My next proper adventure is looming – an early January trip to Dubai, Mumbia and the coastline south of there. I can’t wait, but until then, I’m super busy with work, with life, with those things that all seem to sneak up on you before Christmas. It’s making it very hard to even do the little trips and new experiences that make you feel like you’re ‘travelling each day’.
And I’m sure I’m not the only one. So I’ve been thinking about all the things I do to keep that part of my brain dedicated to daydreaming and wanderlusting active in these short, dark English days.
1. Re-reading my old journals
This is part of the reason why I always keep a journal when I’m somewhere new. Although I usually end up writing a related blog post or article, there’s something about the immediacy of my handwritten words on a page that summon up stronger links to where I was and what I was doing. I can remember where I bought the notebook and the pen I wrote it with; the conversations I had with the shopkeepers; the room or cafe in which I wrote that particular entry.
2. Take a walk
I’ve just been out in the rain with my puppy, walking the same old route that I know takes 40 minutes. But this morning, I challenged myself to find something new, see something I haven’t spotted before. The last time I did this back in the spring, and I felt like I’d got pretty lucky when I stumbled upon a beautiful clump of snowdrops – the first of the year. Today, I heard the usual rumble of shotguns and wandered nearer to the field and watched them for the first time, shooting partridge – not something that made me feel great, but a new and interesting insight, nonetheless.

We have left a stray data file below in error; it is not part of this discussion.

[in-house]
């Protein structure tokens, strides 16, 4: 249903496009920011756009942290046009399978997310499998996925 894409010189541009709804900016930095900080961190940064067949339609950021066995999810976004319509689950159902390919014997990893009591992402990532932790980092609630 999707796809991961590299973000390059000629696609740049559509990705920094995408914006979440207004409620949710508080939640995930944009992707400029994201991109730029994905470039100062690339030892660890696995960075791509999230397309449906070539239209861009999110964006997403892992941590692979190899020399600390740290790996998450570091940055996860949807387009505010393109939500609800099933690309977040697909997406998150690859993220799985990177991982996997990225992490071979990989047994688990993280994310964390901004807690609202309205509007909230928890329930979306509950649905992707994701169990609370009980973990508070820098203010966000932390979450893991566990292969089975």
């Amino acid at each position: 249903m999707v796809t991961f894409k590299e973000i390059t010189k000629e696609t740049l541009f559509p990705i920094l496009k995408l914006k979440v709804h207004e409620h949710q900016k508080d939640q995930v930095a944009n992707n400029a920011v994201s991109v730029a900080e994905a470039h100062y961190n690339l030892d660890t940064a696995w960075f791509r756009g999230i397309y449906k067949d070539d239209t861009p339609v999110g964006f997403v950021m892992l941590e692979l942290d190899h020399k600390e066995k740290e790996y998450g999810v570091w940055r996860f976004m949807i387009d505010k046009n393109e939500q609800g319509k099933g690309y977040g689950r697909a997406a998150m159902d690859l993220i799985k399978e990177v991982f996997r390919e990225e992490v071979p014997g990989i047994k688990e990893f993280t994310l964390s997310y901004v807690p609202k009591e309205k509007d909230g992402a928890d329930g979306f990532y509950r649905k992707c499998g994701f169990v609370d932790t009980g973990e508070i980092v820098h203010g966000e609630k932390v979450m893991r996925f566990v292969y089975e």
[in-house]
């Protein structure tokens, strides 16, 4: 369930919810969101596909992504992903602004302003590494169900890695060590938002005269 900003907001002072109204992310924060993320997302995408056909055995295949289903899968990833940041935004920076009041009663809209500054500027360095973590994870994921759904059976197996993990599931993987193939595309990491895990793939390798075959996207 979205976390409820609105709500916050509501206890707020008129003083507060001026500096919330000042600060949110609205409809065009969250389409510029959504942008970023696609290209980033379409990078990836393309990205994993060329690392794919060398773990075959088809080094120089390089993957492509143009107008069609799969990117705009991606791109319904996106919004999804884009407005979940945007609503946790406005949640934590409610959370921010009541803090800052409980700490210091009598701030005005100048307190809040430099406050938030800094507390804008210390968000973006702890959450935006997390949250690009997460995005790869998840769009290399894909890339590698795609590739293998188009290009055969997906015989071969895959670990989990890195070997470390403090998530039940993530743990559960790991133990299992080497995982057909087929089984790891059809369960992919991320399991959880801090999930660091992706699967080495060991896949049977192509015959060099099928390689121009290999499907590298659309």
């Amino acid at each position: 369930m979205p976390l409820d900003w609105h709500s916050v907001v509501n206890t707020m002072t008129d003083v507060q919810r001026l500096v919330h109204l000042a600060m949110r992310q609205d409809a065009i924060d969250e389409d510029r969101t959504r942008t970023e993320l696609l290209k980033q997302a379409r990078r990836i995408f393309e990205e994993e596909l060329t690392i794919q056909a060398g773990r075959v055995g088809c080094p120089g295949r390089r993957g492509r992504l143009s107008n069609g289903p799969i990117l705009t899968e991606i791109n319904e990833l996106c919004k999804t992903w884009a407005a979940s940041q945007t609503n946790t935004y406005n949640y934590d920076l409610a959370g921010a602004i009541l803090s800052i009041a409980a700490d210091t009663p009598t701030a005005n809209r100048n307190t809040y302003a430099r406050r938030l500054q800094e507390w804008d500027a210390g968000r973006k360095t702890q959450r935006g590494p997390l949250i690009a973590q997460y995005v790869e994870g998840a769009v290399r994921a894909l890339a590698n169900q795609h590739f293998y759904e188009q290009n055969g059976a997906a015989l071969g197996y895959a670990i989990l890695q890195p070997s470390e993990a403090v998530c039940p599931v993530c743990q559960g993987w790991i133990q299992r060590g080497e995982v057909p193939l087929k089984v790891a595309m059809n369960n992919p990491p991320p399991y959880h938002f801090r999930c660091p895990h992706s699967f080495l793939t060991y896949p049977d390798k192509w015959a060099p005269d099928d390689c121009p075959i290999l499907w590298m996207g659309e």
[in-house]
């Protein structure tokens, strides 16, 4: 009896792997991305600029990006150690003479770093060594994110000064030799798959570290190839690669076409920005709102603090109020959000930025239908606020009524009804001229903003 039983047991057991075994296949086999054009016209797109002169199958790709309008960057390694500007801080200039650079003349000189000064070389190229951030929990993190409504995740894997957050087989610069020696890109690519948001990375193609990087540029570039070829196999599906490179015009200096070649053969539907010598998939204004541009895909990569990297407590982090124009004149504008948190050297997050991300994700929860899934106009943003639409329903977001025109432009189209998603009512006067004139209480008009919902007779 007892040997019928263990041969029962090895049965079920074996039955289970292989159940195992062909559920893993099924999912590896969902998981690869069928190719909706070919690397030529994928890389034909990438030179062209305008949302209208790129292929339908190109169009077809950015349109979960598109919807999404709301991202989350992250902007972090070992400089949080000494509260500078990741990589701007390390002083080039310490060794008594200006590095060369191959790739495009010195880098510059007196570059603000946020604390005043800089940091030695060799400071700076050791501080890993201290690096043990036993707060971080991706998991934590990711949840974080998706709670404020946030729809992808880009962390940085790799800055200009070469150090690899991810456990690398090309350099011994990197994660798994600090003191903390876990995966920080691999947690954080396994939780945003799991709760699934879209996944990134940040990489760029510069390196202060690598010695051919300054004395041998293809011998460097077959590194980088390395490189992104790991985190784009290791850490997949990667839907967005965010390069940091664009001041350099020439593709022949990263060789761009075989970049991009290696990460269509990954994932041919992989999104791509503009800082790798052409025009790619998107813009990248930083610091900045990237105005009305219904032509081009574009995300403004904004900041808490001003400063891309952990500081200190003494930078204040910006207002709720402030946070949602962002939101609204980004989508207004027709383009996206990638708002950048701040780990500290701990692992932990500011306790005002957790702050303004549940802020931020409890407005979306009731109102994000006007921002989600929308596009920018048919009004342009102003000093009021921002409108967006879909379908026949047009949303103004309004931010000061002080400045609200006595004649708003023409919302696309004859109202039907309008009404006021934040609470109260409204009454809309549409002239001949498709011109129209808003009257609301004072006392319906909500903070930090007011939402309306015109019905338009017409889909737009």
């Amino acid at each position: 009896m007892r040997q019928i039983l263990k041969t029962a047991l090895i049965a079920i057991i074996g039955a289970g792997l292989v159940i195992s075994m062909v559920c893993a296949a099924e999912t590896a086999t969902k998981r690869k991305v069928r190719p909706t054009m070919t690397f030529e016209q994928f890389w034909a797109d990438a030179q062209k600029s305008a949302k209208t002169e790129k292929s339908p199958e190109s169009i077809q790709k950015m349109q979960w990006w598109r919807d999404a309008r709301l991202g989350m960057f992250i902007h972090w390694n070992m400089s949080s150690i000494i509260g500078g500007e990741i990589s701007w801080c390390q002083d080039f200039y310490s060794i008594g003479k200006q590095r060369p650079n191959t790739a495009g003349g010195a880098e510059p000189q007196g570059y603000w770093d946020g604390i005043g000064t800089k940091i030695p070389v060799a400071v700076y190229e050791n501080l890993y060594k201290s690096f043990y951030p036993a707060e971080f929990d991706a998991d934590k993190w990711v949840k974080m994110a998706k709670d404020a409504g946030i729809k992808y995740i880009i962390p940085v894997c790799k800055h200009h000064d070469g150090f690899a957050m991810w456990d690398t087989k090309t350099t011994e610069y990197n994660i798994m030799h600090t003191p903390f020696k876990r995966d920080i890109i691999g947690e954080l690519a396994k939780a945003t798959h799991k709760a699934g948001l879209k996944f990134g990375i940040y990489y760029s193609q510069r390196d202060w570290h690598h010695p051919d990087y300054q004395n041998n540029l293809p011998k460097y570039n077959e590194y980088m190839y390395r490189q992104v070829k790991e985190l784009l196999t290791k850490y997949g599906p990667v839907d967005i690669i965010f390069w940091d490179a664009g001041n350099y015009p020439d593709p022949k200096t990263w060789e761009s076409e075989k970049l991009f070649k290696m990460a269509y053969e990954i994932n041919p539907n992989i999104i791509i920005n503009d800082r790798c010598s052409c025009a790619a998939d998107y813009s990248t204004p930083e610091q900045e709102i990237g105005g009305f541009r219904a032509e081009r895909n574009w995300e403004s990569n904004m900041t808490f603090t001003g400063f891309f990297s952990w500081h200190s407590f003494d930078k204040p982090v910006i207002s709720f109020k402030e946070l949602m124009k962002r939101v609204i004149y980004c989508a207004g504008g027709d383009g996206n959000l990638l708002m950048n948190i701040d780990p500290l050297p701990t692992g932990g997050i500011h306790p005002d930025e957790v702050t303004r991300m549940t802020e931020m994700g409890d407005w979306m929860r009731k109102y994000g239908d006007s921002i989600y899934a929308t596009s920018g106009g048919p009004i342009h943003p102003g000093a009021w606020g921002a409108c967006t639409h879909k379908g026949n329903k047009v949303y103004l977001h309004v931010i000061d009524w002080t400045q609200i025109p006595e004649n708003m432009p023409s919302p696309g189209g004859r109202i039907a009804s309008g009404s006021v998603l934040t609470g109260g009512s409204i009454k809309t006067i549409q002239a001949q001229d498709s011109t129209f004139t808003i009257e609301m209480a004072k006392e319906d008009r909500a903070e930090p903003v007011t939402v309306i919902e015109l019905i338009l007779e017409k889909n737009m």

3. Take photographs
It’s only when you’re away that you carry a camera nearly everywhere with you. If you’re anything like me, you end up taking shots of things that aren’t actually that interesting – on reflection, it’s more that they are unfamiliar. Sometimes, if I need cheering up, need to get a sense of that holiday spirit, I go somewhere, even just locally, with my camera and take a few frames. Afterwards, sitting at home on my bed, I happily edit them on my laptop and just for a moment, I’m back in that hostel at the end of the day, downloading my snaps before heading out for a pisco sour.
4. Get inspired
I love social media for the places and experiences it can open your eyes too. Just an hour on Twitter, or Pinterest, on Facebook or reading other travellers’ blogs, I can see the world through someone else’s eyes.With a weakness for sentimentality, I often find myself reading about someone else’s experiences of places I’ve already been, but then I love to get inspiration for my next trips, too.
5. Cook up a storm
Think of something amazing you ate somewhere, something you’ve not eaten since. Type it into a search engine and within a few moments, you’ll have a recipe. Cook that recipe, find someone to share it with, sit down and eat it all up. Particularly effective if done with recipes you collected whilst on your travels. My favourite to is St Lucian banana bread, made from a recipe book I bought from a sweet, elderly lady raising money for local street children. Cooking it now still makes me feel warm inside.
So that’s my list – how do you keep ‘in touch’ with travelling when you’re at home?